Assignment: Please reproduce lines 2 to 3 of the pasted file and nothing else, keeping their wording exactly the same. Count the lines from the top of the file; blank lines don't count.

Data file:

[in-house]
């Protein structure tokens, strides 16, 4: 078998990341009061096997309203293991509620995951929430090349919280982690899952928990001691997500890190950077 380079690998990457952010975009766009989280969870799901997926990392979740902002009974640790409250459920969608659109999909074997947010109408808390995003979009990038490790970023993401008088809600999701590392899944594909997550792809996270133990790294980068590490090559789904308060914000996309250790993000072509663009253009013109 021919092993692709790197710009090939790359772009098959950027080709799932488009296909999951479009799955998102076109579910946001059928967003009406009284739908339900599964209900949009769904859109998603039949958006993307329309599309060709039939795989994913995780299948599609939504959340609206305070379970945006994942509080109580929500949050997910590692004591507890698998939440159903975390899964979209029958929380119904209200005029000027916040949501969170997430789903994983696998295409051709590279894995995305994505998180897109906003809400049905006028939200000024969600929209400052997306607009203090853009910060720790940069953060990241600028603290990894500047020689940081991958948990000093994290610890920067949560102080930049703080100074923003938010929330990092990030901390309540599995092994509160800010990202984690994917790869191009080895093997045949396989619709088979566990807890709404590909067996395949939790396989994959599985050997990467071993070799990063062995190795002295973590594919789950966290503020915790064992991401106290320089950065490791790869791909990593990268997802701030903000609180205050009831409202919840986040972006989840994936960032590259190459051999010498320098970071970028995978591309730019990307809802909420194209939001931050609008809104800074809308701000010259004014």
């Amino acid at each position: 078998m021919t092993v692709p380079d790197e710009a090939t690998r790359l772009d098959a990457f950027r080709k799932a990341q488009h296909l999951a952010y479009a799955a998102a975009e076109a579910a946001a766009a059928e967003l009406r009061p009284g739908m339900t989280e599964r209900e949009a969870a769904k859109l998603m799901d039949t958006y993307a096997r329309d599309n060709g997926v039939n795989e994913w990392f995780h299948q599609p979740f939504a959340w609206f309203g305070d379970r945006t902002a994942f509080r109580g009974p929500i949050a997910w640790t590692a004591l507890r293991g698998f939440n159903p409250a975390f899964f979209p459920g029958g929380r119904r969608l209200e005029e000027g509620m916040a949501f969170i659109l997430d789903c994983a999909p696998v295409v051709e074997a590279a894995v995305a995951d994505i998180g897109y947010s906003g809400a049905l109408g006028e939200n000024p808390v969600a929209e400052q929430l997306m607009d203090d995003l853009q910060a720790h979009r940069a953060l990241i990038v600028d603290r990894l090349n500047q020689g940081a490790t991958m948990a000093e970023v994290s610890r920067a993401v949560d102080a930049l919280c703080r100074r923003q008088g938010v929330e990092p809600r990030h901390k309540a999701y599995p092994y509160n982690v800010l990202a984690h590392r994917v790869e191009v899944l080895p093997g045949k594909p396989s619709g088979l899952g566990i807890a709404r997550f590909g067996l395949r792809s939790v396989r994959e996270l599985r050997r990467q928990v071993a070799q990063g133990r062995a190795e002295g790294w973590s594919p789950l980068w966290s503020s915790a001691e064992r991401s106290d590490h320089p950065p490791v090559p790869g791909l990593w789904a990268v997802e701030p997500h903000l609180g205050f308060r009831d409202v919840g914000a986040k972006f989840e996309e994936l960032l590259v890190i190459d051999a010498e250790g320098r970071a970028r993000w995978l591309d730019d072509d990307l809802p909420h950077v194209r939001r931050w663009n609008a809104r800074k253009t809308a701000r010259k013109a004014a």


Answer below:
């Protein structure tokens, strides 16, 4: 078998990341009061096997309203293991509620995951929430090349919280982690899952928990001691997500890190950077 380079690998990457952010975009766009989280969870799901997926990392979740902002009974640790409250459920969608659109999909074997947010109408808390995003979009990038490790970023993401008088809600999701590392899944594909997550792809996270133990790294980068590490090559789904308060914000996309250790993000072509663009253009013109 021919092993692709790197710009090939790359772009098959950027080709799932488009296909999951479009799955998102076109579910946001059928967003009406009284739908339900599964209900949009769904859109998603039949958006993307329309599309060709039939795989994913995780299948599609939504959340609206305070379970945006994942509080109580929500949050997910590692004591507890698998939440159903975390899964979209029958929380119904209200005029000027916040949501969170997430789903994983696998295409051709590279894995995305994505998180897109906003809400049905006028939200000024969600929209400052997306607009203090853009910060720790940069953060990241600028603290990894500047020689940081991958948990000093994290610890920067949560102080930049703080100074923003938010929330990092990030901390309540599995092994509160800010990202984690994917790869191009080895093997045949396989619709088979566990807890709404590909067996395949939790396989994959599985050997990467071993070799990063062995190795002295973590594919789950966290503020915790064992991401106290320089950065490791790869791909990593990268997802701030903000609180205050009831409202919840986040972006989840994936960032590259190459051999010498320098970071970028995978591309730019990307809802909420194209939001931050609008809104800074809308701000010259004014």
């Amino acid at each position: 078998m021919t092993v692709p380079d790197e710009a090939t690998r790359l772009d098959a990457f950027r080709k799932a990341q488009h296909l999951a952010y479009a799955a998102a975009e076109a579910a946001a766009a059928e967003l009406r009061p009284g739908m339900t989280e599964r209900e949009a969870a769904k859109l998603m799901d039949t958006y993307a096997r329309d599309n060709g997926v039939n795989e994913w990392f995780h299948q599609p979740f939504a959340w609206f309203g305070d379970r945006t902002a994942f509080r109580g009974p929500i949050a997910w640790t590692a004591l507890r293991g698998f939440n159903p409250a975390f899964f979209p459920g029958g929380r119904r969608l209200e005029e000027g509620m916040a949501f969170i659109l997430d789903c994983a999909p696998v295409v051709e074997a590279a894995v995305a995951d994505i998180g897109y947010s906003g809400a049905l109408g006028e939200n000024p808390v969600a929209e400052q929430l997306m607009d203090d995003l853009q910060a720790h979009r940069a953060l990241i990038v600028d603290r990894l090349n500047q020689g940081a490790t991958m948990a000093e970023v994290s610890r920067a993401v949560d102080a930049l919280c703080r100074r923003q008088g938010v929330e990092p809600r990030h901390k309540a999701y599995p092994y509160n982690v800010l990202a984690h590392r994917v790869e191009v899944l080895p093997g045949k594909p396989s619709g088979l899952g566990i807890a709404r997550f590909g067996l395949r792809s939790v396989r994959e996270l599985r050997r990467q928990v071993a070799q990063g133990r062995a190795e002295g790294w973590s594919p789950l980068w966290s503020s915790a001691e064992r991401s106290d590490h320089p950065p490791v090559p790869g791909l990593w789904a990268v997802e701030p997500h903000l609180g205050f308060r009831d409202v919840g914000a986040k972006f989840e996309e994936l960032l590259v890190i190459d051999a010498e250790g320098r970071a970028r993000w995978l591309d730019d072509d990307l809802p909420h950077v194209r939001r931050w663009n609008a809104r800074k253009t809308a701000r010259k013109a004014a």